At Wheal Euny Engine House



There were tears and laughter, silence and animated conversation – even circle dancing – as the Mining Memorial Day unfolded around St Euny, Redruth, on Sunday 14 September.

The programme notes for the event stated: ‘We reflect with pride at what has been achieved and the fame and wealth that mining brought to Redruth; the beauty that some find in the picturesque ruins of the industrial landscape; the price paid by those who lost their lives or health to mining…

‘… the legacy of pollution and dereliction in some places; the costly legacy of subsidence and the insecurity; and the possibilities offered by the growing heritage industry.’

To begin the day, 20 or so ‘pilgrims’ rambled their way to Wheal Basset Stamp House to be greeted by a brisk east wind and the wonderful sound of the Red River Singers as they matched the evocative surroundings with appropriate Cornish song.

Bishop TimScattering rose petals down the mine shaft at Wheal Euny Engine HouseFollowing a short service of thanksgiving, led by Bishop Tim, everyone made their way to Wheal Euny Engine House where the theme was one of remembrance. A poem written by Avril Blight, entitled ‘The Engine House’, was read; more singing from the Red River Singers, prayers and a hymn of remembrance expressed the thoughtful nature of this spot; and most poignant of all, children joined the adults to scatter rose petals down the open shaft.

'Pilgrims' in the churchyardAvril BlightThe pilgrim band swelled greatly in its numbers as it arrived back at St Euny churchyard and was joined by regular worshippers and visitors alike for a perambulatory celebration of hope. Avril Blight read a solemn poem – ‘The Long Mile’ – that described the death of a miner and included the lines: ‘She could tell; grieving, stricken faces when they came, but She heard the crack, loud above the thudding of the stamps, Downcast eyes of men made old, quiet voices brought the news.’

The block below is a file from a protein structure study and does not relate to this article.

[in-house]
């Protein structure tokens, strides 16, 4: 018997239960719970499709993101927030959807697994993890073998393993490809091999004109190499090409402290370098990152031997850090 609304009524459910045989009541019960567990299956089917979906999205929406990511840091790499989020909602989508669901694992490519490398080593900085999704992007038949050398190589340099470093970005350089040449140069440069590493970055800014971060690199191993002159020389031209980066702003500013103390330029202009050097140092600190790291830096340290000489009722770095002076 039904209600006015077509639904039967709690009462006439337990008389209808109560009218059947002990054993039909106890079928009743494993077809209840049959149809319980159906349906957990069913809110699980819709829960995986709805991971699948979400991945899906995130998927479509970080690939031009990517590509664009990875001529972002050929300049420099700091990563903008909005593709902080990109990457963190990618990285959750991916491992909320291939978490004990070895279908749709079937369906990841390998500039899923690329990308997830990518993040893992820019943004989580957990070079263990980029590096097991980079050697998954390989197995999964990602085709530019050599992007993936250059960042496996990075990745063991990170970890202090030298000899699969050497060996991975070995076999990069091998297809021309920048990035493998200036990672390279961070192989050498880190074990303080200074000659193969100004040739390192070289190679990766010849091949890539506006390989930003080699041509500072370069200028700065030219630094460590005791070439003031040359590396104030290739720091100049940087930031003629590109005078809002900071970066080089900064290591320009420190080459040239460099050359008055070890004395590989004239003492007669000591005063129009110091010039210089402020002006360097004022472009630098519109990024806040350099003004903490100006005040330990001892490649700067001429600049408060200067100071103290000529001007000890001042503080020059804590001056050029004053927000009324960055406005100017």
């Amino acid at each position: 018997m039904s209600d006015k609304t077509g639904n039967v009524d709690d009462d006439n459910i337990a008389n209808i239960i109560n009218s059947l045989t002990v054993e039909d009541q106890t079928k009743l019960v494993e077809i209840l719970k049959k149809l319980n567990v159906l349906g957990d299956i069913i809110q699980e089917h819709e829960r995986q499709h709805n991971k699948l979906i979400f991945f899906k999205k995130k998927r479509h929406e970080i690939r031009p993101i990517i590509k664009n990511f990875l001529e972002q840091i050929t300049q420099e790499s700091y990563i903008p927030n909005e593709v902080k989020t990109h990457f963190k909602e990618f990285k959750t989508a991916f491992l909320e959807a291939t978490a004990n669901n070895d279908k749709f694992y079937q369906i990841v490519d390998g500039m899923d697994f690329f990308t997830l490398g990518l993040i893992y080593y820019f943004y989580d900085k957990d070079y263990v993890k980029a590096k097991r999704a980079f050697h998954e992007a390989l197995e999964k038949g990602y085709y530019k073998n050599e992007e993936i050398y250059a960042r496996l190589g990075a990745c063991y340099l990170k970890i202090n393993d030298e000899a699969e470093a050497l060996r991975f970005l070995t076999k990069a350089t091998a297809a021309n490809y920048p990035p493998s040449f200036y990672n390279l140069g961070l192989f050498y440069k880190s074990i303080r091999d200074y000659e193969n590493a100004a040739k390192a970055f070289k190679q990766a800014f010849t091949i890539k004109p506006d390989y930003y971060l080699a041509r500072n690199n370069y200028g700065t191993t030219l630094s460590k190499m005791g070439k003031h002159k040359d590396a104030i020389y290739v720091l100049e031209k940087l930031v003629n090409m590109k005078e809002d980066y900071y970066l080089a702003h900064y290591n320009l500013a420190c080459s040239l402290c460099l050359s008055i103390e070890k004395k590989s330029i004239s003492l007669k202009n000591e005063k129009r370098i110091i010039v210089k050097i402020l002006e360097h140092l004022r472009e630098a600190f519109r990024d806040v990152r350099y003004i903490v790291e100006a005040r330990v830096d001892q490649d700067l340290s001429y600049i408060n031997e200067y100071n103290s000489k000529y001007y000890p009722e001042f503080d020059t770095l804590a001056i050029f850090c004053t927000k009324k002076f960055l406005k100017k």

Camborne Redruth Mining Hospital MemorialAs the pilgrims made their way between the gravestones in the sprawling St Euny churchyards, they halted at various points to remember especially mining families, doctors who had cared for injured and dying miners, unborn and premature babies who died in Camborne Redruth Mining Hospital, and local people who had given their lives in the many wars of the 20th century.

"Thank-yous" inside St Euny ChurchThen it was into the church for the “thank-yous” from Revd Olive Stephens, an introduction to the art and exhibits on display, a final song from the Red River Singers and a spot of Cornish dancing culminating in a riotous circle dance around the pews!

Circle dancing!